NEWBURYPORT — Paul Piraino was searching for baitfish on the Merrimack River in Amesbury early Friday morning when a splash caught the corner of his eye. He slowed his boat to a hover, and then he saw what he least expected — the arc of a bottlenose dolphin breaching from the water's surface.

"I couldn't believe it, I thought I was hallucinating," said Piraino, a Newburyport fisherman and former charter captain who has been boating on the Merrimack since 1987.

"That was something I've never seen in this river. It looked like Flipper," he added, referring to the 1960s television show "Flipper" about a man and his pet bottlenose dolphin.

Piraino is the latest person to witness the bottlenose dolphin on the Merrimack in recent weeks, according to Ashley Stokes, marine mammal rescue manager for the Seacoast Science Center in Rye, New Hampshire. Stokes said the animal was first spotted on Aug. 16, and since then, the center has received numerous reports from boaters and bystanders along the river between Amesbury and Newburyport.

The species of dolphin primarily seen in the local area are common dolphins, Atlantic white sided dolphins, and harbor porpoises, all of which are gray and white with tan patches on their sides. The bottlenose dolphin, on the other hand, is identifiable by its large, pronounced nose and completely gray color.

Stokes said that bottlenose dolphins on the East Coast usually stay between New York and Florida, so their appearance this far north is rare, but not unheard of. She said that members of the species are occasionally known to be wayward, so this particular animal's brief sojourn in the Merrimack is not especially alarming.

"Generally they are social animals, but the fact that it does appear to be alone isn't uncommon," said Stokes. "Thankfully, it has been seen feeding in the river. We have a thick biomass of fish in the area lately, which is great."

Stokes said that based on people's reports, the dolphin seems to be traversing a stretch of the river back and forth between Newburyport and Amesbury, where it is likely following the tide to find food. And because of the dolphin's size, Stokes said, she suspects it is either a juvenile or sub-adult and is not yet fully grown, which might account for its unusual location in the river.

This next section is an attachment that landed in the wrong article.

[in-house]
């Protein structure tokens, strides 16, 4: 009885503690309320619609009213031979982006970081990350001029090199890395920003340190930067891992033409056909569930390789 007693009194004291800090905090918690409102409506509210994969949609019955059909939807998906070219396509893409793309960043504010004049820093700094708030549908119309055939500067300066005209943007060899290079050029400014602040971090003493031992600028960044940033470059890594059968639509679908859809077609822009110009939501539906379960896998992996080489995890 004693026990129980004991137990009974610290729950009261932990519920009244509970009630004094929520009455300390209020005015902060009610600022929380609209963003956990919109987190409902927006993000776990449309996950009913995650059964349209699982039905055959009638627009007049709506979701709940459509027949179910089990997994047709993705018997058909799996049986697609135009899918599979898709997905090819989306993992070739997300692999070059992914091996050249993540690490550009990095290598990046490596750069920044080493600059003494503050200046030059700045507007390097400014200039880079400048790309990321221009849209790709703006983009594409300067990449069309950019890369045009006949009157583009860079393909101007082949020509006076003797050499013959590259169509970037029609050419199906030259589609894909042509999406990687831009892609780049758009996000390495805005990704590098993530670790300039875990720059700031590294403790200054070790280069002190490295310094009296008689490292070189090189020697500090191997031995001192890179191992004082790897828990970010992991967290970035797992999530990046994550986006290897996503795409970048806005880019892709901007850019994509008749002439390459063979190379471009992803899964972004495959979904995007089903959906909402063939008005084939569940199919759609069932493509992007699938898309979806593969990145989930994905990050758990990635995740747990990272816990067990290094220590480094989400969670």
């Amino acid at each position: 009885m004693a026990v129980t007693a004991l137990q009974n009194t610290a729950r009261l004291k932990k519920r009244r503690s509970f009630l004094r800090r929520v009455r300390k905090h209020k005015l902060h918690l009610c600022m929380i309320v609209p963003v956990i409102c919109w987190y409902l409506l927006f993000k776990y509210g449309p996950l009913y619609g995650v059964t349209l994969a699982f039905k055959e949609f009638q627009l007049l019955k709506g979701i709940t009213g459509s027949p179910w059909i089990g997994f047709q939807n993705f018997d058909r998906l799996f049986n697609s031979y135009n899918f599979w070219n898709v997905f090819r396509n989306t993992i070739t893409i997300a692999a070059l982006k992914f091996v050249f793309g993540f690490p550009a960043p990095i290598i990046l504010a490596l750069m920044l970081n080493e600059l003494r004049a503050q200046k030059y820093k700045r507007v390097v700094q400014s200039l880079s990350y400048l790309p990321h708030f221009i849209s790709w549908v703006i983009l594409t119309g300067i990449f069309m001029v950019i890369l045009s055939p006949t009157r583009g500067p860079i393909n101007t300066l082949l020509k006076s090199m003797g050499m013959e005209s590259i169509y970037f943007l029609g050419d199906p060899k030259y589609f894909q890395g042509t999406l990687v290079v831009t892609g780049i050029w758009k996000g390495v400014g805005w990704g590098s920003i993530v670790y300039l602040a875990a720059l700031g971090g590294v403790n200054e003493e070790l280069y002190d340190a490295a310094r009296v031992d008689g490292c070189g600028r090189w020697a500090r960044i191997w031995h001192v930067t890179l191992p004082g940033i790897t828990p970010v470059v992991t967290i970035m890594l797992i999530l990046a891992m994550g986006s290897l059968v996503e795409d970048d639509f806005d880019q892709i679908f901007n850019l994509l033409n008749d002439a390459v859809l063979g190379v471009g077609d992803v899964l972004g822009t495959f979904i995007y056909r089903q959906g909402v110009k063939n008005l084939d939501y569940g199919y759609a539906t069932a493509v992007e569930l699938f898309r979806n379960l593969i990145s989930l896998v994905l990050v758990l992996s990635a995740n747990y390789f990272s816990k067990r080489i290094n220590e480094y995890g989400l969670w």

"It's still probably doing a lot of exploratory behaviors," said Stokes.

The Seacoast Science Center is keeping in close contact with National Oceanic and Atmospheric Administration fisheries to monitor the dolphin's activity and safety, she said, and that so far they haven't found a need to remove it from the river themselves.

"Technically, it is an out-of-habitat animal, but as of right now it appears to be acting normal. We just want to be sure that when the fall comes and temperatures drop, it moves out on its own," said Stokes.

Stokes encouraged anyone who sees the dolphin swimming in the Merrimack to call the Seacoast Science Center's Marine Mammal Rescue Hotline at 603-997-9448, and to report the exact date, time and location of the sighting, and to provide photos if possible. The reports, she said, will help the center make sure the dolphin is behaving normally.

"If people are boat-based and they see it, we're encouraging people to follow (federal) regulations and don't follow it around. That can be very stressful on them," Stokes added. 

Staff writer Jack Shea covers Newbury­port City Hall. He can be reached via email at or by phone at 978-961-3154. Follow him on Twitter @iamjackshea.

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